Louis: It’s like, you know where you guys are from, again, dealing with demographics, I understand with the music that you’re going to be majoring in – that’s going to be your profession. That area’s going to have to be willing to embrace that profession, you understand what I’m saying? Because, I mean, if I was living in Jamaica and trying to make a living playing traditional jazz, it’s not gonna happen! So, if you wanna focus on being a traditional jazz musician in London, you have to hope that there are going to be clubs there, hotels, that’s gonna embrace that and promote it for you so that you can make a living.
Louise: At the minute, I mean it’s kind of like an underground scene, isn’t it, traditional jazz.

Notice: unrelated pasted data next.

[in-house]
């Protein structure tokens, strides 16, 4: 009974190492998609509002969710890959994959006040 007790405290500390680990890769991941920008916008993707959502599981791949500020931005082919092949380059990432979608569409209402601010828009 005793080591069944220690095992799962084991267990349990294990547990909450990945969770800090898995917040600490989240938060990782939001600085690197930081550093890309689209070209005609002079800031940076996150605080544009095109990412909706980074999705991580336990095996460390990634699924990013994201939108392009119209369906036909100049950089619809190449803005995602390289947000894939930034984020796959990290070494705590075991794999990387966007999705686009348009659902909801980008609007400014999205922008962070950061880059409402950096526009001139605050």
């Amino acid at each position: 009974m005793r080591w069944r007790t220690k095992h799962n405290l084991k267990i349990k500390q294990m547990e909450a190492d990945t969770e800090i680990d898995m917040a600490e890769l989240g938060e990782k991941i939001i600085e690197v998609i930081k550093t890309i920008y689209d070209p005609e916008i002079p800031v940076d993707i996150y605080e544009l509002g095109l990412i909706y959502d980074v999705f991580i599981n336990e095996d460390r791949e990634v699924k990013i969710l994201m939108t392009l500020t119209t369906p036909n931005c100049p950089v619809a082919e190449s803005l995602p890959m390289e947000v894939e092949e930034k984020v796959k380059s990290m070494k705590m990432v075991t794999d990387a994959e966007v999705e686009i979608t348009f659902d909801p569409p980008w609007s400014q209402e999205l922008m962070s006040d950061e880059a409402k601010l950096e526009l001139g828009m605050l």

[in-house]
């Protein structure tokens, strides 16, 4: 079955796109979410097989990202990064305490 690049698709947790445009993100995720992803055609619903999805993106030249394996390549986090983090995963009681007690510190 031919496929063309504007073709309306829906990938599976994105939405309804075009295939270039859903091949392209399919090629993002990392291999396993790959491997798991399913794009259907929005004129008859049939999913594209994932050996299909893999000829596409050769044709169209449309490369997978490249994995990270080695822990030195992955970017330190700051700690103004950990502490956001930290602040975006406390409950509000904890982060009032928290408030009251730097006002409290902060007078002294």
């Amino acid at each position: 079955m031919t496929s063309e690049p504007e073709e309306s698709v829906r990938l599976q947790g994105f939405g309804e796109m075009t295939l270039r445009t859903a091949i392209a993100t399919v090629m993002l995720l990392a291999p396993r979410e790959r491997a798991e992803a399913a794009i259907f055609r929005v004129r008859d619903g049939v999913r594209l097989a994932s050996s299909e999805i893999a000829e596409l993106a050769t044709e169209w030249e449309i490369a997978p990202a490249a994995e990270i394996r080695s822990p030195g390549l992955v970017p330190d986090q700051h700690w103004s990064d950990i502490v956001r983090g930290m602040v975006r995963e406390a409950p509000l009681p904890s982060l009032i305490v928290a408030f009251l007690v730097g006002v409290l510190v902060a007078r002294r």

Adam: Yeah, but it is definitely there.
Louise: There’s this kind of hipster revolution where all the kids want to go out swing dancing because, you know, it’s become… they don’t really understand the music or the culture or anything.
Martin: It’s like, films as well, when a new film comes out, like, is it La La Land?
Louise: Yeah like when La La Land came out and everyone was like…I work in a Jazz bar in Greenwich, London, called Oliver’s, which is an amazing place with live bands every night – but Monday to Thursday is pretty much dead; no one comes in. Since La La Land, this film, has come out, it’s been packed every single night! So I suppose…
Martin: It’s a good thing.
Louise: Yeah, I mean, it’s a great thing that that’s happened, but it takes that – it takes some kind of hype to get people involved. And then they’re interested for a couple of months, and then they go onto something else.
Louis: It’s a fad, then it just fades out.